Starting with the very first day of class, I ask students to tell me what 6 hours of the week they will use for class, and I show them how to fit the weekly assignments into that schedule. ANY 6 hours will work… literally, any 6 hours! Here’s the form I ask them to fill out:


Based on the 6 hours they report, I send them back a customized schedule, and because of the total flexibility of the weekly assignments, there is literally no schedule that I cannot accommodate.

But here’s the problem: instead of sticking to their own schedule, they drift into the Canvas due dates, no matter how inconvenient that might be for them. Then, in the midterm evaluation, many students reported that the Canvas due dates were not convenient. I sent around an email after that, reminding students that they could use any schedule that they wanted for the class (here’s what I said), but it’s still the case that a majority (a large majority!) of students do the assignments on the Canvas due dates, no matter how counter-productive and inconvenient those dates are in terms of their own personal schedules.

This is nothing new; I have been struggling with this problem ever since I started teaching online. Even though in an online class students can (and should!) set their own schedules, years of enforced passivity have made it very difficult for them to do that.


Cartoon by Dan Regan.

So, I got some ideas from the ILED Studio session, and I am thinking of trying a major revamp in the way I organize the class in order to tackle this. Right now my semester works like this:

Week 1: Orientation Week

Weeks 2-7: reading/writing
Week 8: Review Week

Weeks 9-14: reading/writing
Week 15: Review Week

In order to really get students to launch their own schedules and stick to that, though, I think I need to regroup like this:

Week 1: Orientation Week

Week 2: Planning Ahead
Weeks 3-8: reading/writing

Week 9: Review Progress / Plan Ahead
Weeks 10-15: reading/writing

See how that works? Instead of having backward-looking Review Weeks, I have will have forward-looking Planning Weeks, while the core reading/writing weeks remain the same.

I don’t think I can manage a shift that big mid-year, but what I will do next semester is to start accumulating LOTS of time management strategies and resources for the students to use and give me feedback on, and that will help me learn which materials are most useful for implementing this new structure next year.

I’m pretty excited about this, and kudos to Bucky and Rob for offering such a fantastic space for brainstorming. Next week the ILED Studio topic is student engagement, which is a closely related topic, and one that will help me a lot as I contemplate these big changes for next Fall, along with some interim changes for Spring too!

And hey, in the spirit of the ILED Studio Session, I am trying to use design thinking here! I’ll update this later as I learn more about time management strategies that can help students free themselves from the Canvas Calendar.


Crossposted at OU Canvas Community.

The Power of Random Cats

I really liked Maha Bali’s post at ProfHacker today: Tips for Effective Online Learning – Community Edition.

I immediately chimed in with a comment about the importance of meta-learning resources for students, both the content that I share with them through the Growth Mindset, Writing Lab, and Learning by H.E.A.R.T. blogs AND the “challenges” that go with them if students want to actively engage with that content.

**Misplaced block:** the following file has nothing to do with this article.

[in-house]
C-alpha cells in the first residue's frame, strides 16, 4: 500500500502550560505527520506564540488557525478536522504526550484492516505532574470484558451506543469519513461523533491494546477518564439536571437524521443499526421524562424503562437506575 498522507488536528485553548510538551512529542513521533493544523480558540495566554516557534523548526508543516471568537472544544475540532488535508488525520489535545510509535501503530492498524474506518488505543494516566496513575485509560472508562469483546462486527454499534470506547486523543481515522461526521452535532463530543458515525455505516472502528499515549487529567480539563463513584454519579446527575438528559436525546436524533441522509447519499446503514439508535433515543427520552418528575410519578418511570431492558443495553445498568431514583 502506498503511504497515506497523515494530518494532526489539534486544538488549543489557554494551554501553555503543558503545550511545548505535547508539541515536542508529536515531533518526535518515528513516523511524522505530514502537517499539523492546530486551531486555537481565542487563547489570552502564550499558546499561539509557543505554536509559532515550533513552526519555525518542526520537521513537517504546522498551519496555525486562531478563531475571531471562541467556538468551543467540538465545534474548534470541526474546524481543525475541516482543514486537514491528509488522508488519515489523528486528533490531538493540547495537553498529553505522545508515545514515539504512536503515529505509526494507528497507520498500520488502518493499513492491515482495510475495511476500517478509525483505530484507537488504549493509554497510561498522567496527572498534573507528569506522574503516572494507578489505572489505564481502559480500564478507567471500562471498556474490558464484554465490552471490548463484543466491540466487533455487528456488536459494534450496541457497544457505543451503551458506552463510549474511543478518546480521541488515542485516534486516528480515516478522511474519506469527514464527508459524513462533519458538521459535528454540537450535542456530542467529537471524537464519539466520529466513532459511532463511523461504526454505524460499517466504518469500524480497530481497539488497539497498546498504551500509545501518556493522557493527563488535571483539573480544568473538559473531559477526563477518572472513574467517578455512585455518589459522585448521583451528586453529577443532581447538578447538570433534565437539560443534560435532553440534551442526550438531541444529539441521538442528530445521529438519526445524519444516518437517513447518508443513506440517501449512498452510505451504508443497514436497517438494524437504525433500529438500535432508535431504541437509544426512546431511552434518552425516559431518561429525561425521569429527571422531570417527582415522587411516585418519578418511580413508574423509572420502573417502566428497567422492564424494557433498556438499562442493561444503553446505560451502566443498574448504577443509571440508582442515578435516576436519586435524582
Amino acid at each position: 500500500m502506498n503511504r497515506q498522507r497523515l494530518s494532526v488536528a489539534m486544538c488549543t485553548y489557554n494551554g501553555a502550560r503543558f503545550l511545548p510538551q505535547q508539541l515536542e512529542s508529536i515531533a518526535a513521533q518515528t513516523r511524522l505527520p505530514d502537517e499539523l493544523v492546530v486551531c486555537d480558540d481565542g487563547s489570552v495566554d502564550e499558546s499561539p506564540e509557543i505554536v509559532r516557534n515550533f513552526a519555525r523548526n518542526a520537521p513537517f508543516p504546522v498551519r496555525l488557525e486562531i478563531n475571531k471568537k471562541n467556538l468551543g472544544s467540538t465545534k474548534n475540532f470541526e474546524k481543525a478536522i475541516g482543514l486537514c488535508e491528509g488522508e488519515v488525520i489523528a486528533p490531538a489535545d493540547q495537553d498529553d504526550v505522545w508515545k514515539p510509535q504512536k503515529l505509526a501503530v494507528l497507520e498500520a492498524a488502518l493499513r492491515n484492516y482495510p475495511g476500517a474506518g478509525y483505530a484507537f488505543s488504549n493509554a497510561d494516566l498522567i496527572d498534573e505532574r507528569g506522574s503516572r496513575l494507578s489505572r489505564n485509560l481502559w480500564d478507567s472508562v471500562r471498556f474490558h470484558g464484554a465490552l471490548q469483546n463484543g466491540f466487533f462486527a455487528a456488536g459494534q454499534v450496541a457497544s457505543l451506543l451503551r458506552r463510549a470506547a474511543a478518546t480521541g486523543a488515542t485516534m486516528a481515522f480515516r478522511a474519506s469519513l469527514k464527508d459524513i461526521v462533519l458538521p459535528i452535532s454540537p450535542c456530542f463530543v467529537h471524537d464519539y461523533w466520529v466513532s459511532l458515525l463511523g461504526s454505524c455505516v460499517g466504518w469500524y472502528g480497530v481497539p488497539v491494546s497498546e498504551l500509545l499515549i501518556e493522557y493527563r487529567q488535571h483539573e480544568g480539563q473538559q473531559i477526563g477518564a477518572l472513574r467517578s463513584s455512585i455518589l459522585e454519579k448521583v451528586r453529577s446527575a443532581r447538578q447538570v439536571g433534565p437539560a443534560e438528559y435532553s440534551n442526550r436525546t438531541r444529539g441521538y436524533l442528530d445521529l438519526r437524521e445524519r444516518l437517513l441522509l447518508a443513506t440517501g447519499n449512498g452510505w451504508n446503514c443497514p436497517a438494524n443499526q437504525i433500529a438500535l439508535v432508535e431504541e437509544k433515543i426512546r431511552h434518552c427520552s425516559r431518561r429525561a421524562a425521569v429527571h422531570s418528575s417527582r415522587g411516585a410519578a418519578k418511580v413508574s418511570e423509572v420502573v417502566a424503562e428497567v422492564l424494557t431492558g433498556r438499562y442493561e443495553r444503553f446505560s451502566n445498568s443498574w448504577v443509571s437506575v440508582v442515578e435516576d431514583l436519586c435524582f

For this post, I want to write about a Canvas tie-in, which is this: one of the ways I weave the content from those blogs into my classes is through the daily announcements, and I use my announcements blog as my Canvas homepage (details here: About My Canvas Homepage).

So, for example, there is a growth-mindset-cat-of-the-day in each day’s announcements, plus there is a widget in the sidebar of the blog so that there is a new cat at random every time a student passes through the Canvas homepage on their way to record an assignment grade (which is the only thing I use Canvas for).

So, that is the message for today’s “Teaching with Canvas” post: I like being able to have random growth mindset cats to greet my students whenever they arrive. Here’s a screenshot from — and that course is 100% open (no log-in of any kind), so just click and see what cat you get! 🙂


And here’s that particular cat at home in the Growth Mindset blog:


Crossposted at OU Canvas Community.

Canvas Community (Jive) Blog

So, I created a blog post over at the OU Canvas Community (used same banner as here; that was fun!) … and I think this is a link that will work for people who are logged in to the Community, although I’m honestly not sure about how that works. I don’t think I can make the Canvas blog public, and crossposting is going to be kind of a pain but I’ll treat this blog as the “official” version (which I’ll update for the inevitable typos, etc.), and I’ll just crosspost over at the Canvas Community. Here’s the link to my first post over there:

Teaching with Canvas

The banner image I’m using: pretty!


Hello world!

Yes, this is the proverbial “Hello world” post… I am trying to accomplish two things at once here:

  1. Have an active WordPress space I am using so that I can provide better tech support for my students who choose to use WordPress blogs in my class.
  2. Create a public space to mirror a Canvas Community blog that I am going to start using.

So, now I have something set up here super-quick (I created a subdomain, installed WordPress, and chose the Wilson theme for now)… next step: go see what’s possible over in the Canvas Community blog space (it’s run by Jive, and I honestly have no idea how it works).

Back later!